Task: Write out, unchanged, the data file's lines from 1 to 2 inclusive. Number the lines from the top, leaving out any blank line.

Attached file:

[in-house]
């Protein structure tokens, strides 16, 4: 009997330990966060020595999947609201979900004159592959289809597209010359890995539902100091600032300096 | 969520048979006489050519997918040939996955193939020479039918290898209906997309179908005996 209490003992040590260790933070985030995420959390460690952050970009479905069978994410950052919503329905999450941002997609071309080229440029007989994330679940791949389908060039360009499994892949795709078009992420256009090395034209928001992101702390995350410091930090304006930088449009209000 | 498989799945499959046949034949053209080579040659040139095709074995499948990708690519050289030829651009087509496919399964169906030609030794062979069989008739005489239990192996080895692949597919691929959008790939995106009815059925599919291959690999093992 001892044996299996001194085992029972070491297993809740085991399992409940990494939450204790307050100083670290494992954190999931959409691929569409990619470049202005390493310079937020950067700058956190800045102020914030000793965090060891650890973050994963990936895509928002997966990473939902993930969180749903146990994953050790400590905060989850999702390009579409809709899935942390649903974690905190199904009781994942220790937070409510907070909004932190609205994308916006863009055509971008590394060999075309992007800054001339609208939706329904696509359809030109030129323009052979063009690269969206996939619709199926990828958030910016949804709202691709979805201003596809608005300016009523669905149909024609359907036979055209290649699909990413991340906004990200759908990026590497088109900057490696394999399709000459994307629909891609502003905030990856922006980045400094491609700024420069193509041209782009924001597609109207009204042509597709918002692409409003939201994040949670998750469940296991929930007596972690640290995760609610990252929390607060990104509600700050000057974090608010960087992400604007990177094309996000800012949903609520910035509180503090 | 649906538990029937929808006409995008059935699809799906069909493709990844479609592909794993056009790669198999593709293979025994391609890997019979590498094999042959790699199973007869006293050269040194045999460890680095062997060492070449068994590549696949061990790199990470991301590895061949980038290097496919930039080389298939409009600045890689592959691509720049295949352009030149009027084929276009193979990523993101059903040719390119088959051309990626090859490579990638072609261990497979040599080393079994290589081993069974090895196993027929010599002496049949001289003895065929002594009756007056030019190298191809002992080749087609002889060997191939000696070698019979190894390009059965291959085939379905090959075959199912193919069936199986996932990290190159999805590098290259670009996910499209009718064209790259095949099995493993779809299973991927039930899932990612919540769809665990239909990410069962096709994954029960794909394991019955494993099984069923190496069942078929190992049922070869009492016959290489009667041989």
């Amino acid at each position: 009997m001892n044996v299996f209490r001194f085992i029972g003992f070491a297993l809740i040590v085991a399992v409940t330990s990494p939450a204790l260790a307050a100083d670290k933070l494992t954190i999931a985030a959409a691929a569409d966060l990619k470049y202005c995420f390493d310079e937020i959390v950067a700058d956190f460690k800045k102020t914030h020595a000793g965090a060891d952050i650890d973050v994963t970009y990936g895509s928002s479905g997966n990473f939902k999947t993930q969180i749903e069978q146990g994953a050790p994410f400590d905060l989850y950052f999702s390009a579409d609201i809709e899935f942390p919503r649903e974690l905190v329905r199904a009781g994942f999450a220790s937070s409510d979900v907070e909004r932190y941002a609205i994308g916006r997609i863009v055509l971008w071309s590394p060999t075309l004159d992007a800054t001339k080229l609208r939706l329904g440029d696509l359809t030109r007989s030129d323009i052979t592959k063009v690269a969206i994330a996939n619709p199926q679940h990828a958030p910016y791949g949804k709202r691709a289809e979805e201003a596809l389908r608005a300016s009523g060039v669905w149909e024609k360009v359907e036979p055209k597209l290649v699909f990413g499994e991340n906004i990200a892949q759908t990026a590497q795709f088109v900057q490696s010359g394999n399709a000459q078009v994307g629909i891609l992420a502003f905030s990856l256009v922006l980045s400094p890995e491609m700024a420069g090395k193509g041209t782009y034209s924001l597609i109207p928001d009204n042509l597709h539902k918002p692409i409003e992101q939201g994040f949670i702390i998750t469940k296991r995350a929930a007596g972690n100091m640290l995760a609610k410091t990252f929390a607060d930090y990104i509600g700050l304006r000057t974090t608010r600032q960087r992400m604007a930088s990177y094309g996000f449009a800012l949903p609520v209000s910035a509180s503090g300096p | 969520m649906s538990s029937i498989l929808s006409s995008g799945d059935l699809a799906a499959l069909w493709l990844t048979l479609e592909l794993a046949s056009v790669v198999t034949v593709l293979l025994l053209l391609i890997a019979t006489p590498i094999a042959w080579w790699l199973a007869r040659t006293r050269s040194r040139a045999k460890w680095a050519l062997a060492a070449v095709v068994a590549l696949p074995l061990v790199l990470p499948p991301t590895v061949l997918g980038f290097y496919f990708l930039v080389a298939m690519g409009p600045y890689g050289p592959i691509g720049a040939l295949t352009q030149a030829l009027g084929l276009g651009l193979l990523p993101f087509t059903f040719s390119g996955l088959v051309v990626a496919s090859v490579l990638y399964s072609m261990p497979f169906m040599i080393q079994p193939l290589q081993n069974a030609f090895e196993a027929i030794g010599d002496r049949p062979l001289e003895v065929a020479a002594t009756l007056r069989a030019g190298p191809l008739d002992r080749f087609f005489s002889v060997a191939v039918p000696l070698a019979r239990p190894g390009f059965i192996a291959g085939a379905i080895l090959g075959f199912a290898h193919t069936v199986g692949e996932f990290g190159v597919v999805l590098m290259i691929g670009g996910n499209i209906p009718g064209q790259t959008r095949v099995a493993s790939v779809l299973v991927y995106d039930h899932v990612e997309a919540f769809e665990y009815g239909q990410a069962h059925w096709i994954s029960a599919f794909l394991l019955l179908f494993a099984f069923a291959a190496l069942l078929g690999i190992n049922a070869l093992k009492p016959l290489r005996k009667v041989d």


[in-house]
């Protein structure tokens, strides 16, 4: 009997330990966060020595999947609201979900004159592959289809597209010359890995539902100091600032300096 | 969520048979006489050519997918040939996955193939020479039918290898209906997309179908005996 209490003992040590260790933070985030995420959390460690952050970009479905069978994410950052919503329905999450941002997609071309080229440029007989994330679940791949389908060039360009499994892949795709078009992420256009090395034209928001992101702390995350410091930090304006930088449009209000 | 498989799945499959046949034949053209080579040659040139095709074995499948990708690519050289030829651009087509496919399964169906030609030794062979069989008739005489239990192996080895692949597919691929959008790939995106009815059925599919291959690999093992 001892044996299996001194085992029972070491297993809740085991399992409940990494939450204790307050100083670290494992954190999931959409691929569409990619470049202005390493310079937020950067700058956190800045102020914030000793965090060891650890973050994963990936895509928002997966990473939902993930969180749903146990994953050790400590905060989850999702390009579409809709899935942390649903974690905190199904009781994942220790937070409510907070909004932190609205994308916006863009055509971008590394060999075309992007800054001339609208939706329904696509359809030109030129323009052979063009690269969206996939619709199926990828958030910016949804709202691709979805201003596809608005300016009523669905149909024609359907036979055209290649699909990413991340906004990200759908990026590497088109900057490696394999399709000459994307629909891609502003905030990856922006980045400094491609700024420069193509041209782009924001597609109207009204042509597709918002692409409003939201994040949670998750469940296991929930007596972690640290995760609610990252929390607060990104509600700050000057974090608010960087992400604007990177094309996000800012949903609520910035509180503090 | 649906538990029937929808006409995008059935699809799906069909493709990844479609592909794993056009790669198999593709293979025994391609890997019979590498094999042959790699199973007869006293050269040194045999460890680095062997060492070449068994590549696949061990790199990470991301590895061949980038290097496919930039080389298939409009600045890689592959691509720049295949352009030149009027084929276009193979990523993101059903040719390119088959051309990626090859490579990638072609261990497979040599080393079994290589081993069974090895196993027929010599002496049949001289003895065929002594009756007056030019190298191809002992080749087609002889060997191939000696070698019979190894390009059965291959085939379905090959075959199912193919069936199986996932990290190159999805590098290259670009996910499209009718064209790259095949099995493993779809299973991927039930899932990612919540769809665990239909990410069962096709994954029960794909394991019955494993099984069923190496069942078929190992049922070869009492016959290489009667041989």